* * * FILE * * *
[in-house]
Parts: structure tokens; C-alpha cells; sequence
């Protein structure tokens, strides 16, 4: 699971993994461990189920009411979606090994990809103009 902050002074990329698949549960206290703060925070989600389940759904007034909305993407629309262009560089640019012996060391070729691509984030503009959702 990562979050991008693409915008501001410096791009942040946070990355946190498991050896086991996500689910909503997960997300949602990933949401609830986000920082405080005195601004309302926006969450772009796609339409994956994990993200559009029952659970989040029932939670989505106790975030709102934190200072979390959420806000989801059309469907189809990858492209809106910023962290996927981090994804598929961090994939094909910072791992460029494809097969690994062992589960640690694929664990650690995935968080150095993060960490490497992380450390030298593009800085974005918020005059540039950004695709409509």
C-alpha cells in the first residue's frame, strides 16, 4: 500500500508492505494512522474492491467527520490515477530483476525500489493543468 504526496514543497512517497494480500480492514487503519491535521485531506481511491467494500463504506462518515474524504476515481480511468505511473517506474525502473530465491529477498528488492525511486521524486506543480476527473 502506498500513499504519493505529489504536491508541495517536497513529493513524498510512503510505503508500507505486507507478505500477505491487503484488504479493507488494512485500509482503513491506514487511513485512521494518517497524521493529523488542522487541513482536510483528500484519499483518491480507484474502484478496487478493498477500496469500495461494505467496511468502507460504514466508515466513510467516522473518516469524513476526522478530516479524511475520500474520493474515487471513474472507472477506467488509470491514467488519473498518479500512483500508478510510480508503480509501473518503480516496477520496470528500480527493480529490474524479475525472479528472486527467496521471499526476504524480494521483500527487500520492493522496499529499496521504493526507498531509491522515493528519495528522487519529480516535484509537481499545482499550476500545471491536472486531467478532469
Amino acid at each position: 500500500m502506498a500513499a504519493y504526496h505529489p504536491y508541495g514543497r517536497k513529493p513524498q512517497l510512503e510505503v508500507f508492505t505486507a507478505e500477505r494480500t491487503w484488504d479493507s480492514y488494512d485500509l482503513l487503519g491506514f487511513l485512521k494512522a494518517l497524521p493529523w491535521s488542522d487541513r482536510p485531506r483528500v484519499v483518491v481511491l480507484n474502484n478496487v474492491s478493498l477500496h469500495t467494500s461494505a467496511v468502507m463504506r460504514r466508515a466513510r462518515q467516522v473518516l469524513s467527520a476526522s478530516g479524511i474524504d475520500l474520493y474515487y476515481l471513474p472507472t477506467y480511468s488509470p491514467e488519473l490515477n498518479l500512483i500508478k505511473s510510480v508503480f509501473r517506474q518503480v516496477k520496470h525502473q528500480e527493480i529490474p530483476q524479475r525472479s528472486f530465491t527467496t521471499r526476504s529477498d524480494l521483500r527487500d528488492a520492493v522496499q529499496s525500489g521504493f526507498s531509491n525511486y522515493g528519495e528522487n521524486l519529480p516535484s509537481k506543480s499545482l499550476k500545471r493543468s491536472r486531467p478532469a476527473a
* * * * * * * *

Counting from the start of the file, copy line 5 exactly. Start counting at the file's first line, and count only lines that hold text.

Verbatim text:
Amino acid at each position: 500500500m502506498a500513499a504519493y504526496h505529489p504536491y508541495g514543497r517536497k513529493p513524498q512517497l510512503e510505503v508500507f508492505t505486507a507478505e500477505r494480500t491487503w484488504d479493507s480492514y488494512d485500509l482503513l487503519g491506514f487511513l485512521k494512522a494518517l497524521p493529523w491535521s488542522d487541513r482536510p485531506r483528500v484519499v483518491v481511491l480507484n474502484n478496487v474492491s478493498l477500496h469500495t467494500s461494505a467496511v468502507m463504506r460504514r466508515a466513510r462518515q467516522v473518516l469524513s467527520a476526522s478530516g479524511i474524504d475520500l474520493y474515487y476515481l471513474p472507472t477506467y480511468s488509470p491514467e488519473l490515477n498518479l500512483i500508478k505511473s510510480v508503480f509501473r517506474q518503480v516496477k520496470h525502473q528500480e527493480i529490474p530483476q524479475r525472479s528472486f530465491t527467496t521471499r526476504s529477498d524480494l521483500r527487500d528488492a520492493v522496499q529499496s525500489g521504493f526507498s531509491n525511486y522515493g528519495e528522487n521524486l519529480p516535484s509537481k506543480s499545482l499550476k500545471r493543468s491536472r486531467p478532469a476527473a